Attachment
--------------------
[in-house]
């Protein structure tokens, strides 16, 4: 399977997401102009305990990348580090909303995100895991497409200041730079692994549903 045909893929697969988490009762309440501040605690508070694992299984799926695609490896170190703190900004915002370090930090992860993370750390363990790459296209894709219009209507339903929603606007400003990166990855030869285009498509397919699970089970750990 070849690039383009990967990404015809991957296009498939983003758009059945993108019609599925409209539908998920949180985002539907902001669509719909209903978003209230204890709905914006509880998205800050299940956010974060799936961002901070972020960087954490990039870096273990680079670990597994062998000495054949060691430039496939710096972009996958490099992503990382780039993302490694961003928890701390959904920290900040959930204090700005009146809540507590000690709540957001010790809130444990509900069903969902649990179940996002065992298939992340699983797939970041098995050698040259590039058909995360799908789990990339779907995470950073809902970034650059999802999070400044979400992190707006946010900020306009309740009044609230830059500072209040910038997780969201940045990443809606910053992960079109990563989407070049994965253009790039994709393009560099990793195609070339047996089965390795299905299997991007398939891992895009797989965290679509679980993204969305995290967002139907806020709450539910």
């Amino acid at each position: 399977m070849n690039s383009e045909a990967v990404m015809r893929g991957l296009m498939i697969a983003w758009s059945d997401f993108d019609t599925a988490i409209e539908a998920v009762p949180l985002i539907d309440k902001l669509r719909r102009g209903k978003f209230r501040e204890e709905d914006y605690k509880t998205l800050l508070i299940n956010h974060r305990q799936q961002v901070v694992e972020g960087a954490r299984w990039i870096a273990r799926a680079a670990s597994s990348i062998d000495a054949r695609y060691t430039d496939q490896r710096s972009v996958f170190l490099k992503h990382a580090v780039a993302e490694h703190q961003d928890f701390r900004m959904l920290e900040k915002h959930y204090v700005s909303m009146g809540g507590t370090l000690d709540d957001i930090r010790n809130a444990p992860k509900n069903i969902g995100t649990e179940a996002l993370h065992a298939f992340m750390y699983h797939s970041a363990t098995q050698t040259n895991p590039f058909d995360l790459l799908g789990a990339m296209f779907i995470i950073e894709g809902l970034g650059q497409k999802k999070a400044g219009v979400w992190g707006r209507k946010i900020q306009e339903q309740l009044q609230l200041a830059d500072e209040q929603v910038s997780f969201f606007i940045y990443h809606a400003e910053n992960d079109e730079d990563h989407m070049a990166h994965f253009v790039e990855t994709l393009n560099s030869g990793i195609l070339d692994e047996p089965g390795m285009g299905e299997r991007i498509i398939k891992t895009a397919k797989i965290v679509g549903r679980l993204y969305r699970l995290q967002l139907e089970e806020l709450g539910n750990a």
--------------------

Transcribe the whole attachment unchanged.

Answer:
[in-house]
């Protein structure tokens, strides 16, 4: 399977997401102009305990990348580090909303995100895991497409200041730079692994549903 045909893929697969988490009762309440501040605690508070694992299984799926695609490896170190703190900004915002370090930090992860993370750390363990790459296209894709219009209507339903929603606007400003990166990855030869285009498509397919699970089970750990 070849690039383009990967990404015809991957296009498939983003758009059945993108019609599925409209539908998920949180985002539907902001669509719909209903978003209230204890709905914006509880998205800050299940956010974060799936961002901070972020960087954490990039870096273990680079670990597994062998000495054949060691430039496939710096972009996958490099992503990382780039993302490694961003928890701390959904920290900040959930204090700005009146809540507590000690709540957001010790809130444990509900069903969902649990179940996002065992298939992340699983797939970041098995050698040259590039058909995360799908789990990339779907995470950073809902970034650059999802999070400044979400992190707006946010900020306009309740009044609230830059500072209040910038997780969201940045990443809606910053992960079109990563989407070049994965253009790039994709393009560099990793195609070339047996089965390795299905299997991007398939891992895009797989965290679509679980993204969305995290967002139907806020709450539910």
């Amino acid at each position: 399977m070849n690039s383009e045909a990967v990404m015809r893929g991957l296009m498939i697969a983003w758009s059945d997401f993108d019609t599925a988490i409209e539908a998920v009762p949180l985002i539907d309440k902001l669509r719909r102009g209903k978003f209230r501040e204890e709905d914006y605690k509880t998205l800050l508070i299940n956010h974060r305990q799936q961002v901070v694992e972020g960087a954490r299984w990039i870096a273990r799926a680079a670990s597994s990348i062998d000495a054949r695609y060691t430039d496939q490896r710096s972009v996958f170190l490099k992503h990382a580090v780039a993302e490694h703190q961003d928890f701390r900004m959904l920290e900040k915002h959930y204090v700005s909303m009146g809540g507590t370090l000690d709540d957001i930090r010790n809130a444990p992860k509900n069903i969902g995100t649990e179940a996002l993370h065992a298939f992340m750390y699983h797939s970041a363990t098995q050698t040259n895991p590039f058909d995360l790459l799908g789990a990339m296209f779907i995470i950073e894709g809902l970034g650059q497409k999802k999070a400044g219009v979400w992190g707006r209507k946010i900020q306009e339903q309740l009044q609230l200041a830059d500072e209040q929603v910038s997780f969201f606007i940045y990443h809606a400003e910053n992960d079109e730079d990563h989407m070049a990166h994965f253009v790039e990855t994709l393009n560099s030869g990793i195609l070339d692994e047996p089965g390795m285009g299905e299997r991007i498509i398939k891992t895009a397919k797989i965290v679509g549903r679980l993204y969305r699970l995290q967002l139907e089970e806020l709450g539910n750990a």